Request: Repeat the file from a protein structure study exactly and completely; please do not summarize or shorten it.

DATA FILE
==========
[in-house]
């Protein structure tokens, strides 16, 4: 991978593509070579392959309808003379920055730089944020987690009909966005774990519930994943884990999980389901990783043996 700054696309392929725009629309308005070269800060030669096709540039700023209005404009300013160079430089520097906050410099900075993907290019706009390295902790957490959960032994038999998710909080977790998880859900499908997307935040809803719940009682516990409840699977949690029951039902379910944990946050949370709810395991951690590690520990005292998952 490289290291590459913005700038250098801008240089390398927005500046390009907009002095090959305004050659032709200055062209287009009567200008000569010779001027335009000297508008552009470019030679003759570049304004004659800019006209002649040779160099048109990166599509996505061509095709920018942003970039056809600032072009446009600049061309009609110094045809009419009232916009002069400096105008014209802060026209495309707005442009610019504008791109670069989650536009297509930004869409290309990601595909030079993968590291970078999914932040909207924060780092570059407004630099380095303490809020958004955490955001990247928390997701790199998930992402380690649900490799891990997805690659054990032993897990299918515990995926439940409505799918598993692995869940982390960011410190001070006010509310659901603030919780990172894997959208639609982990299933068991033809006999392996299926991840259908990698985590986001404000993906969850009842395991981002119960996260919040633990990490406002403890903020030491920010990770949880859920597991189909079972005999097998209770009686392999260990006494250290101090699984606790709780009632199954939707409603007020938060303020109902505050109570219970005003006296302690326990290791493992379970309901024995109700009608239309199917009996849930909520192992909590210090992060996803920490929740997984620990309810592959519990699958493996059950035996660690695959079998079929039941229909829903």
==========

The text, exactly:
[in-house]
């Protein structure tokens, strides 16, 4: 991978593509070579392959309808003379920055730089944020987690009909966005774990519930994943884990999980389901990783043996 700054696309392929725009629309308005070269800060030669096709540039700023209005404009300013160079430089520097906050410099900075993907290019706009390295902790957490959960032994038999998710909080977790998880859900499908997307935040809803719940009682516990409840699977949690029951039902379910944990946050949370709810395991951690590690520990005292998952 490289290291590459913005700038250098801008240089390398927005500046390009907009002095090959305004050659032709200055062209287009009567200008000569010779001027335009000297508008552009470019030679003759570049304004004659800019006209002649040779160099048109990166599509996505061509095709920018942003970039056809600032072009446009600049061309009609110094045809009419009232916009002069400096105008014209802060026209495309707005442009610019504008791109670069989650536009297509930004869409290309990601595909030079993968590291970078999914932040909207924060780092570059407004630099380095303490809020958004955490955001990247928390997701790199998930992402380690649900490799891990997805690659054990032993897990299918515990995926439940409505799918598993692995869940982390960011410190001070006010509310659901603030919780990172894997959208639609982990299933068991033809006999392996299926991840259908990698985590986001404000993906969850009842395991981002119960996260919040633990990490406002403890903020030491920010990770949880859920597991189909079972005999097998209770009686392999260990006494250290101090699984606790709780009632199954939707409603007020938060303020109902505050109570219970005003006296302690326990290791493992379970309901024995109700009608239309199917009996849930909520192992909590210090992060996803920490929740997984620990309810592959519990699958493996059950035996660690695959079998079929039941229909829903």